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Paphos > a home on a cliff November 15, 2006

Posted by grhomeboy in Cyprus Paphos.

With seven bedrooms and 10 bathrooms, Marc Wall’s new stone house in Cyprus seems intended for the Brady Bunch rather than a family of three. But Mr. Wall, an American, said it will be the perfect setting for him and his German wife, Gisela, to raise their 3-year-old son.

After falling in love with the country during a vacation six years ago, Mr. Wall decided this year to move his family to Cyprus from London, where he had been based. He looked at about 40 different properties before deciding on a half-built house that was selling for the equivalent of $1.4 million just north of Paphos, on the western side of the island. The house, which totals 550 square meters, or almost 6,000 square feet, is being built on the edge of a cliff overlooking the island of St. George. It is scheduled to be finished in January.

Houses in Cyprus typically sell for $1,700 to $2,433 per square meter, or about $158 to $226 per square foot, depending on the location.

Boasting unobstructed views of the Mediterranean, the Walls’ new house is one of the most eye-catching in the area. The private swimming pool appears to be filled by a cascade of water that flows down the slope where the house stands. The house also will have a gym, sauna and jacuzzi. But, for Mr. Wall, the real selling point was Cyprus itself and what it offers to young families seeking a quiet way of life.

“People are very friendly here and they are very genuine and family life is very important to the people,” he said. “The school system is also very good and I plan to send my son to Greek schools, at least until he learns Greek.”

About 85 percent of the island’s 780,000 residents speak at least English.

All in all, Cyprus seemed to fit his family’s needs, said Mr. Wall, who has worked in financial markets for 22 years. “Fortunately I can do my work out of my house thanks to the Web and broadband,” he said. “And telecommunications in Cyprus are cheap when compared to the rest of Europe.”

Mr. Wall is not alone in singing Cyprus’s praises. Many foreigners say they buy homes here to enjoy the more than 340 days of sunshine a year, and a high standard of living that is inexpensive compared with other European countries.

The low rate of taxation also helps. Anyone who is retired and a permanent resident, someone who spends more than 180 days a year in the country, pays just five percent tax on their income, which can include foreign pension payments. Property prices have long been on the upswing, especially since the country entered the European Union in May 2004.

Litsa Chrysostomou, marketing manager at BuySell Real Estate in Cyprus, said that house prices have increased six percent to eight percent a year in the last few years. Mrs. Chrysostomou said the area around Paphos is particularly popular with foreign buyers, primarily because the airport will be expanded by 2008 and a new marina with 1,000 moorings is expected by 2010. Also, the Cypriot Government has decided to allow the development of at least seven more golf courses; now there are only three, all in the Paphos area.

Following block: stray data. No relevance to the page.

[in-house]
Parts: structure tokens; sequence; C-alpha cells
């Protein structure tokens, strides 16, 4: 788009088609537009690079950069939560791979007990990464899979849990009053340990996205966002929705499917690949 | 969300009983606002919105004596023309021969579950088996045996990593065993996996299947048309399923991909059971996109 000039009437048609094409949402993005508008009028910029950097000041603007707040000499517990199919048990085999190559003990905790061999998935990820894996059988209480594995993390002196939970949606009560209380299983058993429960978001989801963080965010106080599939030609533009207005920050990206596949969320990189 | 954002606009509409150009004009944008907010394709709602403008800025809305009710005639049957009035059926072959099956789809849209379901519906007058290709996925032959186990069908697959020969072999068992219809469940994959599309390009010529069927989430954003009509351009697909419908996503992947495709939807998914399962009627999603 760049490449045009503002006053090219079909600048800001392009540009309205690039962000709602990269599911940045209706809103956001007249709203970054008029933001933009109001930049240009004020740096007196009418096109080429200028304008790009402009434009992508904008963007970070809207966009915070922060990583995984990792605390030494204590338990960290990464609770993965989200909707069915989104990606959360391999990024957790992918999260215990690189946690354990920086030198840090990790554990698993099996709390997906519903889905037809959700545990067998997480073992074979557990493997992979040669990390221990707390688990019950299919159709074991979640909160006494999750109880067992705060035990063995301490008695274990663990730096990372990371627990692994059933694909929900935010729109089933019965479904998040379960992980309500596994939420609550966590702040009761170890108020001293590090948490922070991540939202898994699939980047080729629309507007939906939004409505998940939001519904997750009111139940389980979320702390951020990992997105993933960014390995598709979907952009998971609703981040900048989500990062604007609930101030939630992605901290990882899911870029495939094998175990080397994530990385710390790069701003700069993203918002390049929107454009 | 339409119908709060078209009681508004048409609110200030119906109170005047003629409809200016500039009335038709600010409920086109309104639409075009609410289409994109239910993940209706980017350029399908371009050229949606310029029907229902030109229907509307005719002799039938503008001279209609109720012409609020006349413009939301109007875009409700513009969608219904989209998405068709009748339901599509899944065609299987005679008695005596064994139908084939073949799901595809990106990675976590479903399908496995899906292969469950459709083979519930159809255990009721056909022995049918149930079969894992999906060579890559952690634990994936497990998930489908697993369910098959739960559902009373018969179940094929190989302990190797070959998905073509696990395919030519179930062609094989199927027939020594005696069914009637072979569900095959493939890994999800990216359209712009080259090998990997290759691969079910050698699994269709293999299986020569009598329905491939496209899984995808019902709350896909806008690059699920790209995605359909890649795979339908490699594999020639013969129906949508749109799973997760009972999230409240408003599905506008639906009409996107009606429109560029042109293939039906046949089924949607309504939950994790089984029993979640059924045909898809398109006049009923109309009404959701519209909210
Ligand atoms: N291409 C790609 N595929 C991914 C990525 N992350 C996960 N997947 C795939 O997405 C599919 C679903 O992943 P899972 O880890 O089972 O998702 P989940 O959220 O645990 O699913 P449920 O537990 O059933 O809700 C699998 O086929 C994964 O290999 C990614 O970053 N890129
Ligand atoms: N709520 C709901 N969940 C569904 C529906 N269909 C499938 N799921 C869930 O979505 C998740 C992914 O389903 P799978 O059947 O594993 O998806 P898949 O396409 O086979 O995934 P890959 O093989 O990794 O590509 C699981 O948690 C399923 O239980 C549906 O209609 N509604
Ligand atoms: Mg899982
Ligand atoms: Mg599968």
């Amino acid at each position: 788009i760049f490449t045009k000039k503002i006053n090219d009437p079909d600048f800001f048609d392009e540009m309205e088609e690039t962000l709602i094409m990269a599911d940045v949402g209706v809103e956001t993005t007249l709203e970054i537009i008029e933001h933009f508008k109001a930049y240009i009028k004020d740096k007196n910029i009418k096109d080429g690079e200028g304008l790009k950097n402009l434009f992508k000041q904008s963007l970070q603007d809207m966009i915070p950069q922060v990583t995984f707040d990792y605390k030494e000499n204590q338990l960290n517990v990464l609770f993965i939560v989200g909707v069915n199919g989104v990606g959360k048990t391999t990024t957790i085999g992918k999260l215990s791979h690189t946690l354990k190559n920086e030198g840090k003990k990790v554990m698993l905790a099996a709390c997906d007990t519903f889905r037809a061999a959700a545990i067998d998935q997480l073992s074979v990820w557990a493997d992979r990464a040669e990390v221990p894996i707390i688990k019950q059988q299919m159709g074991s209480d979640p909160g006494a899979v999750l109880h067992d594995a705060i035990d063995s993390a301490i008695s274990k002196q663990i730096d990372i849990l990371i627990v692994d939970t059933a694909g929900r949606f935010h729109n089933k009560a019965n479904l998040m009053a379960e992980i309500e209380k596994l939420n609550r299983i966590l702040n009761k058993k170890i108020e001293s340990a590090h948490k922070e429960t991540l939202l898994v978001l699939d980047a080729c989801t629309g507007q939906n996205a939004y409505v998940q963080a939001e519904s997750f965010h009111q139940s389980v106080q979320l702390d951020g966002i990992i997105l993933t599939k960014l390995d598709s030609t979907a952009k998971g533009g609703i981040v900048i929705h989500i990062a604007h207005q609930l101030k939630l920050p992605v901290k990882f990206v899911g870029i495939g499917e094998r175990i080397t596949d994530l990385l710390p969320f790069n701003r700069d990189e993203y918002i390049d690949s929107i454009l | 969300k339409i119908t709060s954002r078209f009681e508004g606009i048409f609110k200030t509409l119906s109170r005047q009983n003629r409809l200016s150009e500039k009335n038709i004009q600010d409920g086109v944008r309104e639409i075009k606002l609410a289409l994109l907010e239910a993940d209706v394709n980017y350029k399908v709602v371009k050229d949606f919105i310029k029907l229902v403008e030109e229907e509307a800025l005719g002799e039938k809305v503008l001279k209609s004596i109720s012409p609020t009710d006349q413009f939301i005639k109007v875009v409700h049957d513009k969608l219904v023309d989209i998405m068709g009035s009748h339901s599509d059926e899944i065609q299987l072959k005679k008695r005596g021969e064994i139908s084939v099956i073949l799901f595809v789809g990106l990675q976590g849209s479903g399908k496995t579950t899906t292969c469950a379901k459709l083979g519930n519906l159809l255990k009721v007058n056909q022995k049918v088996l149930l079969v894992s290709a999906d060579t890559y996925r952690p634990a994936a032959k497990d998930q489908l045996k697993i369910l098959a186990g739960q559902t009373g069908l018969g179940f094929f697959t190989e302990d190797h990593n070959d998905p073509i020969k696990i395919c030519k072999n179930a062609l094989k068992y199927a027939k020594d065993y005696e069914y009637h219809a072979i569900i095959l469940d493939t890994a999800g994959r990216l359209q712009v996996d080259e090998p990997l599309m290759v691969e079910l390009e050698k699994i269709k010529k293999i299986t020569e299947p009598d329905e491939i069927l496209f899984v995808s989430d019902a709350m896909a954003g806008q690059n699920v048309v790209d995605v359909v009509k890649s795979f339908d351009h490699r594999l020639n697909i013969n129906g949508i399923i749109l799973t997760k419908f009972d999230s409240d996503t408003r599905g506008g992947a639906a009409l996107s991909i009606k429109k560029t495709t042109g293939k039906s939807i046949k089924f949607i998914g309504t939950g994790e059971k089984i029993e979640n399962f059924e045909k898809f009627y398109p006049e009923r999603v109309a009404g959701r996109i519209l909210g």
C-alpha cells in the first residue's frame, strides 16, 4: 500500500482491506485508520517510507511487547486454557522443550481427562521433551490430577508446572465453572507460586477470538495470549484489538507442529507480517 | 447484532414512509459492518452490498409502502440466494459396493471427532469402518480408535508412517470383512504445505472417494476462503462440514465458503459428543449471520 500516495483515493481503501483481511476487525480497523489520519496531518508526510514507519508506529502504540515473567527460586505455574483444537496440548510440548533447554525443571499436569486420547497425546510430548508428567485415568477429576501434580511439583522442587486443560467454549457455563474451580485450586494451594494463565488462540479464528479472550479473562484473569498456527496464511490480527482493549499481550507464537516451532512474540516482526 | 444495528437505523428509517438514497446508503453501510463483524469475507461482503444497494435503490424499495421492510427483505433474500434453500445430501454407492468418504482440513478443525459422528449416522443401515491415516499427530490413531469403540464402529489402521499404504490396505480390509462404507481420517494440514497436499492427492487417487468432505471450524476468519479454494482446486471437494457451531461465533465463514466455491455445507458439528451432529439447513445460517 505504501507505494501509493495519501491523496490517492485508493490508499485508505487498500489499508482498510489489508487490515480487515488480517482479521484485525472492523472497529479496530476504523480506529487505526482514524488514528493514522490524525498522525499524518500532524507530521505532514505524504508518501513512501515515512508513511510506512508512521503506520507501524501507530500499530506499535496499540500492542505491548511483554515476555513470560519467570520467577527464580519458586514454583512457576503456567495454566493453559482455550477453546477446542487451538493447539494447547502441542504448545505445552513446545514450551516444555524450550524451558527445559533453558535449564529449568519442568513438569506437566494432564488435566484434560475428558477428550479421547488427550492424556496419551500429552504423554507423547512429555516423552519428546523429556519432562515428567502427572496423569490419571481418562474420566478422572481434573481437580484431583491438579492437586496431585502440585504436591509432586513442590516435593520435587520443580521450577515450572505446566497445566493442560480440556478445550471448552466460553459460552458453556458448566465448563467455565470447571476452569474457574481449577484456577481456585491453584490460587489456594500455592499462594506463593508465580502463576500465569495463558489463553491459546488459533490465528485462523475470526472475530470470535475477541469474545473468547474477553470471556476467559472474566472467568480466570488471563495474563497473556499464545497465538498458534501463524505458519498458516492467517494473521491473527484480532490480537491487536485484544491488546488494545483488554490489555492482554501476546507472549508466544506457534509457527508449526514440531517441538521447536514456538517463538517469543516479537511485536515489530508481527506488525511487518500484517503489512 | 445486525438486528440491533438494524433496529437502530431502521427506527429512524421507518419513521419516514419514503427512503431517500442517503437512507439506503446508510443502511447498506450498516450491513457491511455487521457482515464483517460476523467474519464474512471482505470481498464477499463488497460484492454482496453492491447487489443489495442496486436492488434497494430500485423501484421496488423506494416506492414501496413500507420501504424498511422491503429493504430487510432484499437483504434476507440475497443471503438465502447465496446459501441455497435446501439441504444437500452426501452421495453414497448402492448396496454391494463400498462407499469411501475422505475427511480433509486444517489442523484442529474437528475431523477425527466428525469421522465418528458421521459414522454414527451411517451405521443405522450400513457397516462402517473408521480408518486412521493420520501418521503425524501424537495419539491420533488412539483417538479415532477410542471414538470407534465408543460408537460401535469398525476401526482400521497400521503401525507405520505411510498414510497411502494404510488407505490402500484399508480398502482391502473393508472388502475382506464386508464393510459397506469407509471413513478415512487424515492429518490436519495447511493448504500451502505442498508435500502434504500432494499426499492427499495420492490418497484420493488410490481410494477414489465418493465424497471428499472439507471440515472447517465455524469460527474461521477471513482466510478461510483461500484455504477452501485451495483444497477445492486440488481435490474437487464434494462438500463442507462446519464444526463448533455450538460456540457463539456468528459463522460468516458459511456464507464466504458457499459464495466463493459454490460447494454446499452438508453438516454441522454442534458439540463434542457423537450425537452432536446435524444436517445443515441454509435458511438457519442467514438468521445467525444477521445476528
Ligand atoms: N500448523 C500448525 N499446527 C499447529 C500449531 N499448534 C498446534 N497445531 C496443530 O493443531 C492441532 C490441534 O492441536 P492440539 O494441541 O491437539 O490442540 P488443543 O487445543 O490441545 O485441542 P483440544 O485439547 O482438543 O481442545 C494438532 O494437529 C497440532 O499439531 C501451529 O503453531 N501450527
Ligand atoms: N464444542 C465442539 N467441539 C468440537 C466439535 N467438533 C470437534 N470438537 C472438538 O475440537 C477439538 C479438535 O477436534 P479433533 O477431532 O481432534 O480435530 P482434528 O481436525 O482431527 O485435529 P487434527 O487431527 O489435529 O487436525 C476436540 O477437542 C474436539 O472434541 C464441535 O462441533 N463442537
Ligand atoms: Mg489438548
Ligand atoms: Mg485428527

But Mrs. Chrysostomou and many other real estate experts warn prospective buyers to stay away from Cyprus’s Turkish north. “Properties might be cheaper there but there’s no way to check who the real owners are” because there is no reliable land registry, she said.

The island has been divided into Greek and Turkish Cypriot sectors since July 1974, when Turkey invaded the Republic of Cyprus and since then occupies the northern part of the country. Only Turkey, however, recognizes the so-called and self-proclaimed Turkish Cypriot government, which controls 37 percent of the Republic’s area, a situation that is one of the problems endangering Turkey’s membership negotiations with the European Union. The E.U. has threatened to suspend membership talks with Turkey unless it allows Greek Cypriot vessels to access its harbors by mid-December.

On the legal and internationally recognized Greek Cypriot side of the Republic, there is a land registry and legal system very similar to Britain’s as well as the promise of solid rental returns topping seven percent a year on investment properties.

Loucas Kitrou, the real estate manager at Aphrodite Hills, a large development at the mythical birthplace of the goddess Aphrodite, near Paphos, said the availability of mortgages in euros allows foreign investors from those countries to enter the market with little difficulty. Cypriot banks also can arrange mortgages in other currencies. Cyprus’s current national currency is the Cypriot pound, worth about $2.23.

He said that while Cyprus historically has been a retirement destination, especially among Britons more than half of all foreign buyers these days are families with children.

For Mr. Wall, the ability to allow his child to play outside alone was, for him, one of Cyprus’s main draws. “Crime is low and I feel very safe with my child being outside here,” he said. “No one will snatch him off the street,” he said.“This is the kind of lifestyle we want.”

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